Should you sell the swather?
PAMI research investigates straight-cut canola.
The thought of eliminating a pass over the field and more than $175,000 in capital equipment is tempting. Nathan Gregg, a researcher at the Prairie Agriculture Machinery Institute (PAMI) investigated whether straight-cutting canola was a viable option compared to swathing.
“There really isn’t that much to talk about regarding the comparisons between swathing and the direct cut headers that we tested. They all performed relatively well without much difference in loss,” Gregg said at Alberta Canola’s Science-O-Rama in Nisku, Alta., in March 2018.
The research compared swathing canola and harvesting with a combine belt pick up to three headers: 36-foot draper header with rotary divider; 35-foot rigid header with vertical knife; and 35-foot Varifeed with vertical knife and an extendable cutterbar out to 23 inches. The research wasn’t about comparing specific brands of equipment, but rather was meant to represent the categories of headers available and used in Western Canada. Ground speed and harvest loss out the back of the combine were fixed across all treatments.
Conventional and shatter-resistant Liberty Link hybrid canola were also compared. Replicated trials were conducted at Agriculture and Agri-Food Canada in Swift Current and at the Indian Head Agriculture Research Foundation during all three years. In Humboldt in 2015 and 2016, the equipment was also used to try out different harvest approaches, but was not replicated.
Rather than focusing on specific data, Gregg says the most important results coming out of his three-year study from 2014 through 2016 was their experiences from year-to-year and site-to-site.
The research found that all headers were viable options. Gregg says there were minor differences found in yield, header seed loss, feeding performance and ground following ability. Losses were highest at the header edges at the dividers and in the middle of the header.
Generally, the Varifeed header had the lowest harvest loss, attributed to moving the knife forward. The extendable cutterbar allowed feeding optimization depending on crop density. The combine operators said it was the easiest to use and manage harvest loss. “They called it the ‘idiot-proof’ header. That’s got to count for something,” Gregg says.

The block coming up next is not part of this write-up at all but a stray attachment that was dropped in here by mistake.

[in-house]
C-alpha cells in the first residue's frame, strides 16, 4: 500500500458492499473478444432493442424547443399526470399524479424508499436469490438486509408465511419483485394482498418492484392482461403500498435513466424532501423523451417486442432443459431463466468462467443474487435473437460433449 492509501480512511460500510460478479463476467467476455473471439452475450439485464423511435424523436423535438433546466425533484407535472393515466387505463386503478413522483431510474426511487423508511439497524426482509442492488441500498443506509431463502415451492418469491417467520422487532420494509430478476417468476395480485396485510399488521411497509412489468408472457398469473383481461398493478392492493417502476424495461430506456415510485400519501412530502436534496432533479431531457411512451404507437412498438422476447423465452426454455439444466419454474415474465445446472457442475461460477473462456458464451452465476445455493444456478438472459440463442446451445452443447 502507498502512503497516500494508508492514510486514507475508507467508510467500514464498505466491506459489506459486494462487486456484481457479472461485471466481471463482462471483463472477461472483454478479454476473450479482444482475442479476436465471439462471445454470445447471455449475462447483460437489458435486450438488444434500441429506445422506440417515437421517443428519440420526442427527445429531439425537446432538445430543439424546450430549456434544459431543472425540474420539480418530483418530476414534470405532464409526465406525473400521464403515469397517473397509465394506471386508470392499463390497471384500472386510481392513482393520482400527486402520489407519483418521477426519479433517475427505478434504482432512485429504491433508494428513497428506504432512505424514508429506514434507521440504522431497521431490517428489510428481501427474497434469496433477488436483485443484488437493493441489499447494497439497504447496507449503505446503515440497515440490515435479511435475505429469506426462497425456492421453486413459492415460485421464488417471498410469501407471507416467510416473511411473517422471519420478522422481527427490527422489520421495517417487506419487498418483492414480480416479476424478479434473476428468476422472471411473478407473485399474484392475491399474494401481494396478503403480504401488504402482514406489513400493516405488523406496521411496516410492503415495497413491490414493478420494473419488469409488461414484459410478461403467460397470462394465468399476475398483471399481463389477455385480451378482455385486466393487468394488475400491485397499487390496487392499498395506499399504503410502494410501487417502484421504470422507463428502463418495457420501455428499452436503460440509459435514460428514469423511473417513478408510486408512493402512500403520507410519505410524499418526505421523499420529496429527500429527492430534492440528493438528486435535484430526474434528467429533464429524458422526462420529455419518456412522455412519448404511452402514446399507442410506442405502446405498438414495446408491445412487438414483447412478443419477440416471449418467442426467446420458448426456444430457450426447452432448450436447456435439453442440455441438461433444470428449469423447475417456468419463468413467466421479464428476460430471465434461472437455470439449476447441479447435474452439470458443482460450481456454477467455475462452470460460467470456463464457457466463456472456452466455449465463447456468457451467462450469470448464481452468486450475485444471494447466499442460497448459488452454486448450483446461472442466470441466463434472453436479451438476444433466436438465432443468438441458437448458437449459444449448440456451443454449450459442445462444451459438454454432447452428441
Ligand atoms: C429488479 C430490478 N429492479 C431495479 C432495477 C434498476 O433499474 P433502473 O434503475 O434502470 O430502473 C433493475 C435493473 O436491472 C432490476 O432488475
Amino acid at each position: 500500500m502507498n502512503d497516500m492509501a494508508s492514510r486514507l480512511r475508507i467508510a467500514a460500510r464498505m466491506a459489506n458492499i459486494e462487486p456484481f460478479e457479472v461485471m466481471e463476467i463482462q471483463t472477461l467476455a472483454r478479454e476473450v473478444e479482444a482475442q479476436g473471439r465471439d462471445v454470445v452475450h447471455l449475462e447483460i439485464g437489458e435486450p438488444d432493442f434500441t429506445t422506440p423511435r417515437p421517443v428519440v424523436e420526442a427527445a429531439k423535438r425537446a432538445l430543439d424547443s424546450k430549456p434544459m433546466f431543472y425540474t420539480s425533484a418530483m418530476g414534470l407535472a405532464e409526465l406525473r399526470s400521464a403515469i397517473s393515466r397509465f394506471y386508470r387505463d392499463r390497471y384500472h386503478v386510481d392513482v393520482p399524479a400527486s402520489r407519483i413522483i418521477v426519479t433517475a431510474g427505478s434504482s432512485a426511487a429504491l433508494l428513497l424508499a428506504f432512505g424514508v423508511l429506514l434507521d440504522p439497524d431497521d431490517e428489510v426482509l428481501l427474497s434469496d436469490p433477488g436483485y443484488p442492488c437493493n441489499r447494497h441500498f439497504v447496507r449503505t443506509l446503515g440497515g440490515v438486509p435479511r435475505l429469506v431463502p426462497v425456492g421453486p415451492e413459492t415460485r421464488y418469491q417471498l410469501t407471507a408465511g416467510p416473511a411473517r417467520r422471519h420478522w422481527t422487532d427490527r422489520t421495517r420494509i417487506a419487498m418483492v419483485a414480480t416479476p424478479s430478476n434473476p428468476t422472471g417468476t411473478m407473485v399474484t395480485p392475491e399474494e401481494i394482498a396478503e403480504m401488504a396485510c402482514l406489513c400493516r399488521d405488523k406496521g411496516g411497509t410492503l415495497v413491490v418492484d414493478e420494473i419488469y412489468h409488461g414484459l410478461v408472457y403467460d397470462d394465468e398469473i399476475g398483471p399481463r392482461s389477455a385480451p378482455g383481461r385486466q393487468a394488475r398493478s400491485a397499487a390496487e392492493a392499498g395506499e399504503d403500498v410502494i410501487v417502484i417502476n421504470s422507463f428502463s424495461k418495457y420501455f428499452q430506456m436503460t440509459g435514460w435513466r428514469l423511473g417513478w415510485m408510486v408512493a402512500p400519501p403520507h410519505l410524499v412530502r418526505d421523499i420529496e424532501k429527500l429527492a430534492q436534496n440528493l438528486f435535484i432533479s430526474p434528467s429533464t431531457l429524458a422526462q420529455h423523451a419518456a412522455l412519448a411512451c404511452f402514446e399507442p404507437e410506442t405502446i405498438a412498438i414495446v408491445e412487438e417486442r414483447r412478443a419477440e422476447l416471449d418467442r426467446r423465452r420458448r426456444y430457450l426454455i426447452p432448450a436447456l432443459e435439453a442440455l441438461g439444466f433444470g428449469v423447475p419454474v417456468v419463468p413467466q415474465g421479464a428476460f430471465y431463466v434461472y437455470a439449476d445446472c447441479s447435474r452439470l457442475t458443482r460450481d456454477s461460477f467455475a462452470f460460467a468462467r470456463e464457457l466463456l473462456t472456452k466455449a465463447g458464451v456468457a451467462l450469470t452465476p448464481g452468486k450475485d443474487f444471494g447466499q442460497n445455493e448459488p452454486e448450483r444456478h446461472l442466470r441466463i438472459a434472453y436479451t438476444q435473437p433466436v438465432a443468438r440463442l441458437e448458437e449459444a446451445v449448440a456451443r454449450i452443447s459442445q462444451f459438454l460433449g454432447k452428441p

The auger header was found to be more positive in moving the canola to the feeder than the draper header. The draper was more sensitive to reel position and required more adjustments.
In lodged canola, a rigid header was more difficult to use, and required an auto header-height control.
Looking across the header width, the highest loss was at the end dividers. The vertical knife and stationary dividers typically had lower losses than the rotary divider.
The first year of trials showed the risks and rewards of straight-cut canola. In Swift Current in 2014, the grain was dry but the undergrowth and straw was green in the straight cut area. Straight cutting had lots of plugging issues during harvesting and overall harvesting productivity was low compared to swathed canola.
“That loss of productivity was more important than the yield data. The expense of such a slow harvest would have been high,” Gregg says.
On the other hand, in Indian Head in 2014, the swathed canola suffered from a big wind event where the swaths were blown around the field. The standing canola didn’t suffer the same yield loss and with dry straw, harvest was efficient.
“Those two sites summed up the two ends of the spectrum of learning some of what you need to know about straight cutting canola,” he says.
Variety selection was important. Regardless of header type, the conventional variety had higher harvest loss during straight combining than the shatter-resistant variety.
“If you are going to straight-cut canola, it is probably a good hedge to use a shatter-resistant variety,” Gregg says.
Gregg says that most producers, using their existing equipment could have success with straight-cut canola. It comes down to what risk and harvest management strategy works best on each farm.
“I don’t have the answer on whether to sell the swather. It depends on your own circumstances,” Gregg says.
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